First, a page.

Nigerian Bishops seek Lambeth postponement

The bishops of the Church of Nigeria, in an open letter to the Archbishop of Canterbury posted on the Nigerian website, have asked for the Lambeth Conference to be canceled lest it cause scandal because of acrimony. They further call for an urgent meeting of all Primates to judge whether the Episcopal Church's response is adequate and to quickly create an timetable for the formation of an Anglican Covenant which will in turn serve as a gate-keeper to the next Lambeth Conference.

From a part of the letter:

"We are persuaded that a change of direction from our current path is urgently needed and write to assure you of our willingness and commitment to work towards that end. We have noted your desire that the proposed Lambeth Conference be a place for fellowship and prayer and an exploration of our shared mission and ministry – all of these are of course commendable aims.

We all know, however, that the pressures of the present situation would adversely affect the outcome of the conference unless there is a profound change of heart; for how can we as bishops in the Church of God gather for a Lambeth Conference when there is such a high level of distrust, dislike and disdain for one another? How can we meet as leaders of the Communion when our relationships are so sorely strained and our life together so broken that we cannot even share together in the Lord’s Supper? It would be a mockery and bring dishonour to the name of our Lord and Saviour Jesus the Christ.

We are also concerned about the abuse directed towards those who hold to traditional views on matters of Human Sexuality. The spate of hostility in the UK is alarming."

Read the rest: An open letter to the Archbishop of Canterbury from the House of Bishops of the Church of Nigeria meeting Osogbo, Osun State

Updated, Mark Harris, Simon Sarmiento and Father Jake have called attention to this section of the letter:

"We are also concerned about the abuse directed towards those who hold to traditional views on matters of Human Sexuality. The spate of hostility in the UK is alarming.

We are all witnesses to:

The presence of placard carrying and leaflets distributing campaigners at the last Lambeth Conference distracting Bishops who travelled thousands of miles for fellowship. These protesters effectively shifted the focus of the conference to human sexuality - as if that was all that mattered.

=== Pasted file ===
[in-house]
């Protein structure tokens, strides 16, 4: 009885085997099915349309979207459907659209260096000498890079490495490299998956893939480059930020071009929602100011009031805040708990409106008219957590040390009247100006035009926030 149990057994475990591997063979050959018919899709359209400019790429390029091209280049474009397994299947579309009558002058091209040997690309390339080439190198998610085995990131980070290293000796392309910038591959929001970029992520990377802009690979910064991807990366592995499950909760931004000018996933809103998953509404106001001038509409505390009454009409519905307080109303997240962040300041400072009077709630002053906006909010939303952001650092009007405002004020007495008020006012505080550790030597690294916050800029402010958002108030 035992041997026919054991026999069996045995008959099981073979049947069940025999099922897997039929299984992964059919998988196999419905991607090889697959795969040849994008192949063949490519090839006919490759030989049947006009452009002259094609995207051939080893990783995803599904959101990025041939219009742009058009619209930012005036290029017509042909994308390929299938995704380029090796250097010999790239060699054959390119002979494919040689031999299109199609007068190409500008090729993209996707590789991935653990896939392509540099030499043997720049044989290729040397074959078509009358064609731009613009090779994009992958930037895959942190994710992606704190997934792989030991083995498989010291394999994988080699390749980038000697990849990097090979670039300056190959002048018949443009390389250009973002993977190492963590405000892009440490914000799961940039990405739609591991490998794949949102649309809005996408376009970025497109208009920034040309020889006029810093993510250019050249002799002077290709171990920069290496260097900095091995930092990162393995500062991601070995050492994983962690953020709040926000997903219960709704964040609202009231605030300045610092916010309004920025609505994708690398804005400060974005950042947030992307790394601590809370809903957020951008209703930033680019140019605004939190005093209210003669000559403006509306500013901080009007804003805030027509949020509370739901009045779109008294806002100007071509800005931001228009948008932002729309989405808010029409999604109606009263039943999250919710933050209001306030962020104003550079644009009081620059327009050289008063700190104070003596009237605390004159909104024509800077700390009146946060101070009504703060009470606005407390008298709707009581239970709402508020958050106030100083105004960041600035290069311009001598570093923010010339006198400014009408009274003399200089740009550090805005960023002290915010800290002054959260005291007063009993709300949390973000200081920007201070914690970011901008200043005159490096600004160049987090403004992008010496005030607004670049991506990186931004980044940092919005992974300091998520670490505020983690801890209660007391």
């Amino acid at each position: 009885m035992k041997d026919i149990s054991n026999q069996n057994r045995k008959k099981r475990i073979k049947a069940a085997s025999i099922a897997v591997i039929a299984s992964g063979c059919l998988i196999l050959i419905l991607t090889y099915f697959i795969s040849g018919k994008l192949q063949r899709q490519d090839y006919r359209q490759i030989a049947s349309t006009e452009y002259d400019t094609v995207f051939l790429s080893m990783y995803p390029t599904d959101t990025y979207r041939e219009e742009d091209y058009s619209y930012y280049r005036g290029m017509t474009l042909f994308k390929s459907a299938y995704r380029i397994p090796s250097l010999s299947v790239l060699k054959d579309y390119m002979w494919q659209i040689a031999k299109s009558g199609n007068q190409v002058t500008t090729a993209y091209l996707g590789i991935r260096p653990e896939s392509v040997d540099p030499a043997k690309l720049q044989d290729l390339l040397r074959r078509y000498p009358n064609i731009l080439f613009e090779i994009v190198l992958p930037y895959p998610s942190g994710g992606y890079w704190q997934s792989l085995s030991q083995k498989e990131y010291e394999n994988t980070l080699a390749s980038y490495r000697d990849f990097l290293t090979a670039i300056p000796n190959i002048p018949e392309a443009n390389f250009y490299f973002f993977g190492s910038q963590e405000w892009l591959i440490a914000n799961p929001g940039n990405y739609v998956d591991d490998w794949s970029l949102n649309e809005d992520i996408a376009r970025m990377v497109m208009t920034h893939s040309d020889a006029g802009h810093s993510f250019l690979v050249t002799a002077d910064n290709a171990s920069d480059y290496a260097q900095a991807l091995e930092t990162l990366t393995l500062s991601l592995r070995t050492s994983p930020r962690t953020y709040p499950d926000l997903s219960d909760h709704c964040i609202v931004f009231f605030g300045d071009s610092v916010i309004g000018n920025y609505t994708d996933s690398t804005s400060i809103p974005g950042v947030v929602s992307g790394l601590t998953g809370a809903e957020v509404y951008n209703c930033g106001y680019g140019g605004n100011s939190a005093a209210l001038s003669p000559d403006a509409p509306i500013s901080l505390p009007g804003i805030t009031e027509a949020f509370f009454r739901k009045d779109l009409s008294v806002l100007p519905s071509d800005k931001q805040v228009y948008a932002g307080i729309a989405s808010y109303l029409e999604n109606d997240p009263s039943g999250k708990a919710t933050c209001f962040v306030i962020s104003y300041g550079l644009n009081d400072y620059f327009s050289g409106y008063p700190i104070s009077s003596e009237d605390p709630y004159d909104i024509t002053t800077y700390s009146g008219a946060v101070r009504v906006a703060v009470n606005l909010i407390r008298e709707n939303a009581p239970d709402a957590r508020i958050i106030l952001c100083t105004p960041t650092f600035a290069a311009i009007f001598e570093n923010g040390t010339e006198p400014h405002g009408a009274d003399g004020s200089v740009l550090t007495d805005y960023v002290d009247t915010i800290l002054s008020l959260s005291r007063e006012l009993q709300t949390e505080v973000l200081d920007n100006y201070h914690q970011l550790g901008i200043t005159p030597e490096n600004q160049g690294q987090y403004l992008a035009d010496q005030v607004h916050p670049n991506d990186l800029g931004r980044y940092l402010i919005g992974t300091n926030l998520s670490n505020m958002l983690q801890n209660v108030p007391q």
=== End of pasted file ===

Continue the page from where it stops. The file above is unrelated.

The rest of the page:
The physical assaults against clergymen with opposing view, such as your predecessor attacked in his own Cathedral pulpit, and a Kenyan bishop assaulted by two people dressed as clergymen.

The occasion when your own General Synod was disrupted by protestors angry over the handling of the Canon Jeffery John issue.

Recent attempts to mandate unbiblical views in the UK through force of law and the protests and attacks by activists determined to disrupt and intimidate any group that seeks to uphold biblical teaching.

In truth anyone who does not embrace revisionist views is a potential target. We know it is possible to provide some security to minimize such occurrences but is the additional cost justifiable? Would the resultant atmosphere of fear and uncertainty be conducive to the goals of such a large gathering of bishops?"

Comments (3)

Adding the physical safety bit to this letter seems to indicate a certain "throw it at the wall and see what sticks" approach. Obviously Bishop Josiah Fearon of Nigeria travels to England frequently and feels safe there. And I don't think leading British evangelicals like Chris Sugden and Bishop Nazir-Ali travel with body guards. They should have advanced their ecclesiological arguments and been done with it. The "physical safety business" will make them fitures of fun.

No, this represents another effort, given some appearance of importance by sheer numbers, to pursue bad expediency based on a false urgency.

It seems odd to complain about placards and leaflets at the margins of Lambeth and other meetings, and not to acknowledge the presence of "consultants" and "advisors" and "associates" from the United States and the UK almost in the midst of proceedings. Of course, that's a matter of perspective: as was often said in American political circles a generation ago, "He may be a scoundrel, but at least he's our scoundrel."

Josh Thomas is worth reading on this issue:

It does seem from the rationale presented that the Nigerian bishops believe that disagreeing with them in public is an act of violence.

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